Sexual wellness is a buzzword often thrown around in conversations surrounding sex and sexuality. But what exactly is sexual wellness? How do we define it as sex coaches, and how can we use the concept in a way that is pleasure-focused and expansive for our clients?
The term sexual wellness is sometimes used to address the downfalls of one’s sexual experiences. A quick Google search of the term will immediately deliver a long list of advertisements and product suggestions to help ease some bodily problems or grant some otherwise unattainable sexual pleasure. It seems the underlying narrative is telling us something is wrong, you need to change, and through buying these products, you too can obtain the elusive badge of being sexually well.
But what does it mean to be sexually well? Following Dr. Patti’s MEBES© model, sexual wellness encompasses the mental, energetic, physical, emotional, and spiritual realms of our sexual experiences. It’s a state of balance and harmony between these realms and it affects more than just the sex we’re having.
As sex coaches, we can shift the narrative and apply it to the MEBES© model in order to promote the overall empowerment of our clients.
Pleasure-Focused Sexual Wellness
When working on sexual wellness with clients, it’s important to remain pleasure-focused.
A client’s pleasure is a huge part of their sexual wellness. And this means so much more than just orgasm. Pleasure encompasses the stimulation of the senses, warmth, gratitude, and the vast diversity of sensations within a sexual experience.
When working on balancing the different realms of one’s sexuality—access to pleasure is the goal. It is fundamental to positive experiences. The World Congress of Sexual Health has declared that pleasure is a sexual right. Because of this, pleasure should be prioritized when working through concerns with clients.
How can you circle back to the client’s own goals, wishes, and desires? How can you affirm the things that bring them pleasure, or grant them the permission they need to indulge in those things?
Pleasure is at the forefront when talking about sexual wellness. It is not an afterthought, or a byproduct–but a key component and the main focus. All of the elements of sexual wellness work toward promoting a more empowered and pleasured client.
Expansive Sexual Wellness
Sexual wellness should be expansive, in that a client’s own definition should allow for them to evolve, grow, and change. Rather than a clearly defined goal to meet, sexual wellness should be a journey for them to take and it should allow them to discover new things about themselves on the way.
There are no clear-cut stipulations that define a sexually-well person. Rather, it’s the state of balance between different areas of one’s own personal experiences. As sex coaches, we shouldn’t project our own definitions or preconceived ideas on our clients about what sexual wellness looks like. What we think is balanced and well might not be congruent with what our client thinks. It’s important to leave our own ideas and beliefs at the door, and keep our focus on the client’s journey toward their own empowerment.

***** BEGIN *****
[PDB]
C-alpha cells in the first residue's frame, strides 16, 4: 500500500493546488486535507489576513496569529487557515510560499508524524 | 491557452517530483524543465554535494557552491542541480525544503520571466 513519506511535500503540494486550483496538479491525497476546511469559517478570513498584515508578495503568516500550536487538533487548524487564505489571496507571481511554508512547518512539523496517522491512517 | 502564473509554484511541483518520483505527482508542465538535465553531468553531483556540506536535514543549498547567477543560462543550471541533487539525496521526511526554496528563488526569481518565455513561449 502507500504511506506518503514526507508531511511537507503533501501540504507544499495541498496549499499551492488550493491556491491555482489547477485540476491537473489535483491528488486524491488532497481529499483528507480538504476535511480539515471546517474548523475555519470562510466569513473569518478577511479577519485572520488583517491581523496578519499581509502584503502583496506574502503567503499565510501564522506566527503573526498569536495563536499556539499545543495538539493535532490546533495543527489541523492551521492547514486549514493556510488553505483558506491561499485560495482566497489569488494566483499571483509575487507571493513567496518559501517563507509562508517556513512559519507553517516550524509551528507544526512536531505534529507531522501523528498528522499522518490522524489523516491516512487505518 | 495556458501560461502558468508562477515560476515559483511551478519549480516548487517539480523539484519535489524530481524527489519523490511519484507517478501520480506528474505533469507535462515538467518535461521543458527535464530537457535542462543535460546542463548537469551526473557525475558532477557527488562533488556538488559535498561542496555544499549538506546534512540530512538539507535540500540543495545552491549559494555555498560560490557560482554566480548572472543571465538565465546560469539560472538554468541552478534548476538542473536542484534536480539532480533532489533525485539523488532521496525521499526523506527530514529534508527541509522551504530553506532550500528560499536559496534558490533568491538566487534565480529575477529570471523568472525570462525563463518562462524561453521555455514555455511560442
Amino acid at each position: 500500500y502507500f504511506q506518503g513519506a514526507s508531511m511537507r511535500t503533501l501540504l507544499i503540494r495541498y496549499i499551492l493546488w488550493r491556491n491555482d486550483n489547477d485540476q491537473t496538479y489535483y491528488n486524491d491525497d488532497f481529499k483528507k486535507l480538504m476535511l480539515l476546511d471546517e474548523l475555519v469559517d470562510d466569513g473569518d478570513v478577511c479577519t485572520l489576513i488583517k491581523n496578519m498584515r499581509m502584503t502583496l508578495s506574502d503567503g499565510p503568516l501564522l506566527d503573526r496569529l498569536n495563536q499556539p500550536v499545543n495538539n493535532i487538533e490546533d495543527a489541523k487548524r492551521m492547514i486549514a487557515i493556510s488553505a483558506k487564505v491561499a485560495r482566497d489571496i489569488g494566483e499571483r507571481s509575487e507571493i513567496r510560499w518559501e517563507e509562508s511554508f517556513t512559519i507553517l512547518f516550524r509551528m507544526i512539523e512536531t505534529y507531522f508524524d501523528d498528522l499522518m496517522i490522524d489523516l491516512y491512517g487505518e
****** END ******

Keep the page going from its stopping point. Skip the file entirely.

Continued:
Allowing our clients to define their own conception of what it means to be sexually well opens up the space for them to work toward these goals.
It’s also important to note that a client’s ideas of what it means to be sexually well for them may very well shift and change as they evolve as a person. This is good! It means their horizons are opening up. Their own components of sexual wellness might expand, shift, and change over time to accommodate their own evolution. This is how sexual wellness can be used in an expansive way.
Using MEBES© to Shift the Paradigm Around Sexual Wellness
The MEBES© model distinguishes between the elements of the mind, energy, body, emotions, and spirit. These are all elements of our sexual selves, and applying wellness principles to each of these states can help us conceptualize this idea in a more well-rounded and less ambiguous way.
Wellness in this area might look like clear and positive thoughts surrounding sex, an empowering “story” about one’s seuxal experiences, or the ability to let go of one’s monkey mind during intimate and sensation-based experiences. It’s going to heavily involve thoughts and narratives that influence our sexual lives.
Wellness in this area looks like the free-flowing of energy. It might involve the moving of energy throughout your body, or the intimate exchanges of two people. Energy influences so much about sex, especially when it comes to partnered experiences. When energy is blocked and cannot flow freely, it can hinder other areas of your client’s sexual lives.
Wellness in this area involves physical wellness. Because the actual act of sex happens with the body, promoting wellness here is important. This might look like resting, staying hydrated, and taking general care of your vessel. When our bodies are not taken care of, other areas of our lives are affected.
Wellness in this area involves allowing and processing all emotions. It might look like releasing shame or feelings of inadequacy. Allowing emotions to surface and then pass without judgment will help your clients feel more balanced.
Wellness in the Spirit involves recognizing, naming, and honoring your sense of self. This will be highly personal, but for all clients, you can emphasize a relationship with their essence, or spiritual sides.
Sexual wellness is a broad and vast term that can be found all over the internet and used for different purposes. But as sex coaches, our focus is always on our empowering our clients. We can use sexual wellness to move their journey forward in a way that is pleasure-focused, client-centered, and expansive.
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